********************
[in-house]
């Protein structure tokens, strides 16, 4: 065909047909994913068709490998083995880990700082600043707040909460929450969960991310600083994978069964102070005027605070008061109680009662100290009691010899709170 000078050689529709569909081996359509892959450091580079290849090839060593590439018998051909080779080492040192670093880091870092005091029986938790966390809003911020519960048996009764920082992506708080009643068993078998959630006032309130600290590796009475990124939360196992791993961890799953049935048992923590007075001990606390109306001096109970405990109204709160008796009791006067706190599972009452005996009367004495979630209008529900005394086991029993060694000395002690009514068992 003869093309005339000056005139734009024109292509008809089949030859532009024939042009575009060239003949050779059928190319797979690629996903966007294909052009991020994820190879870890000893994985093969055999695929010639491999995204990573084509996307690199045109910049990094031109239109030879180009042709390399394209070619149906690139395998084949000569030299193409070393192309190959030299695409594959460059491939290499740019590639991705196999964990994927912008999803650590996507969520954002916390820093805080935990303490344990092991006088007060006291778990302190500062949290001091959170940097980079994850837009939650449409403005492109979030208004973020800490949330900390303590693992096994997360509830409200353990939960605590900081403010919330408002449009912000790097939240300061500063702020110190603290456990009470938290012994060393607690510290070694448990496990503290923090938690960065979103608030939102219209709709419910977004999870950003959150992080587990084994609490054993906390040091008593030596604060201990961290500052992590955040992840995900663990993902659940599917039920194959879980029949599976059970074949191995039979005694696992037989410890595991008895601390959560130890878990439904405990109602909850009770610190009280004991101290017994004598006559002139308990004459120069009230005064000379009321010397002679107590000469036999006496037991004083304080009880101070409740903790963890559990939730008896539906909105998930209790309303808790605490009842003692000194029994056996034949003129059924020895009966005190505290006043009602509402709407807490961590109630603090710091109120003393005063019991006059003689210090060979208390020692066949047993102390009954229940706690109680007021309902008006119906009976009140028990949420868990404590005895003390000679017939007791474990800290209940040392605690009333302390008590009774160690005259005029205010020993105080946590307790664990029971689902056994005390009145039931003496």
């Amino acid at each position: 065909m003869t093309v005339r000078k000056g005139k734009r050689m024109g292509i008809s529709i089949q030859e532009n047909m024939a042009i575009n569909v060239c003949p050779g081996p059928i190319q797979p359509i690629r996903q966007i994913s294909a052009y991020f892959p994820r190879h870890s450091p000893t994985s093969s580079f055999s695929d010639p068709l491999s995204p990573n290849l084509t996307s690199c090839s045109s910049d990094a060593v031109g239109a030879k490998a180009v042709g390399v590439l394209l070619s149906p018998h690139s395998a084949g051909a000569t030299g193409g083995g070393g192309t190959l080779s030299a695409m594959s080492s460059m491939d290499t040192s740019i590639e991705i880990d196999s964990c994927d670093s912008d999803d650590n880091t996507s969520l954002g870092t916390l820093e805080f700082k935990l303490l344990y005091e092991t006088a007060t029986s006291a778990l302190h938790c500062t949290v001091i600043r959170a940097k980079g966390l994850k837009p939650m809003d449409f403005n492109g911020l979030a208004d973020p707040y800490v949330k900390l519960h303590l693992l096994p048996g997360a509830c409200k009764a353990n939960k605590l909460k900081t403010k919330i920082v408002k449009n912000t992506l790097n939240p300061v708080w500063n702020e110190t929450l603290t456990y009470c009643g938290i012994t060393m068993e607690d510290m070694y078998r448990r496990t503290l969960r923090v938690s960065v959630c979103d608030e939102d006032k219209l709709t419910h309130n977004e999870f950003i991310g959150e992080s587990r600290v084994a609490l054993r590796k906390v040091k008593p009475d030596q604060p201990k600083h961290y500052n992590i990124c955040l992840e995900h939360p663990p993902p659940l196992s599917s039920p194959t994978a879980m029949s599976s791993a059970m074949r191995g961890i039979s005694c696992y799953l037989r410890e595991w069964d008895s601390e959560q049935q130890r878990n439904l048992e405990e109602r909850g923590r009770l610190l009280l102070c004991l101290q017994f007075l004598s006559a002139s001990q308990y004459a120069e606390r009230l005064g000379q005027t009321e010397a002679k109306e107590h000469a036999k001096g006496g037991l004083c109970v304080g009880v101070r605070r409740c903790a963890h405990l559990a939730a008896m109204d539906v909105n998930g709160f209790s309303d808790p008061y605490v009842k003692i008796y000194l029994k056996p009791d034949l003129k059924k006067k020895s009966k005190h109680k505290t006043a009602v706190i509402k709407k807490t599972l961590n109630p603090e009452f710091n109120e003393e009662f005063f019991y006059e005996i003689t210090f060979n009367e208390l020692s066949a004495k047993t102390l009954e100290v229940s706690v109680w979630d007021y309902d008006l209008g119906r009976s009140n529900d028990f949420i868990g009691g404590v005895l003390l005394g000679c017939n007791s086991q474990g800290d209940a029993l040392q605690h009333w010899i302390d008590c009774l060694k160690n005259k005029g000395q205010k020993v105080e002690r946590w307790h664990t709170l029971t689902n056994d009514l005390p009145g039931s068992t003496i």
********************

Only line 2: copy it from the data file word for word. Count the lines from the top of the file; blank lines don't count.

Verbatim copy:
């Protein structure tokens, strides 16, 4: 065909047909994913068709490998083995880990700082600043707040909460929450969960991310600083994978069964102070005027605070008061109680009662100290009691010899709170 000078050689529709569909081996359509892959450091580079290849090839060593590439018998051909080779080492040192670093880091870092005091029986938790966390809003911020519960048996009764920082992506708080009643068993078998959630006032309130600290590796009475990124939360196992791993961890799953049935048992923590007075001990606390109306001096109970405990109204709160008796009791006067706190599972009452005996009367004495979630209008529900005394086991029993060694000395002690009514068992 003869093309005339000056005139734009024109292509008809089949030859532009024939042009575009060239003949050779059928190319797979690629996903966007294909052009991020994820190879870890000893994985093969055999695929010639491999995204990573084509996307690199045109910049990094031109239109030879180009042709390399394209070619149906690139395998084949000569030299193409070393192309190959030299695409594959460059491939290499740019590639991705196999964990994927912008999803650590996507969520954002916390820093805080935990303490344990092991006088007060006291778990302190500062949290001091959170940097980079994850837009939650449409403005492109979030208004973020800490949330900390303590693992096994997360509830409200353990939960605590900081403010919330408002449009912000790097939240300061500063702020110190603290456990009470938290012994060393607690510290070694448990496990503290923090938690960065979103608030939102219209709709419910977004999870950003959150992080587990084994609490054993906390040091008593030596604060201990961290500052992590955040992840995900663990993902659940599917039920194959879980029949599976059970074949191995039979005694696992037989410890595991008895601390959560130890878990439904405990109602909850009770610190009280004991101290017994004598006559002139308990004459120069009230005064000379009321010397002679107590000469036999006496037991004083304080009880101070409740903790963890559990939730008896539906909105998930209790309303808790605490009842003692000194029994056996034949003129059924020895009966005190505290006043009602509402709407807490961590109630603090710091109120003393005063019991006059003689210090060979208390020692066949047993102390009954229940706690109680007021309902008006119906009976009140028990949420868990404590005895003390000679017939007791474990800290209940040392605690009333302390008590009774160690005259005029205010020993105080946590307790664990029971689902056994005390009145039931003496």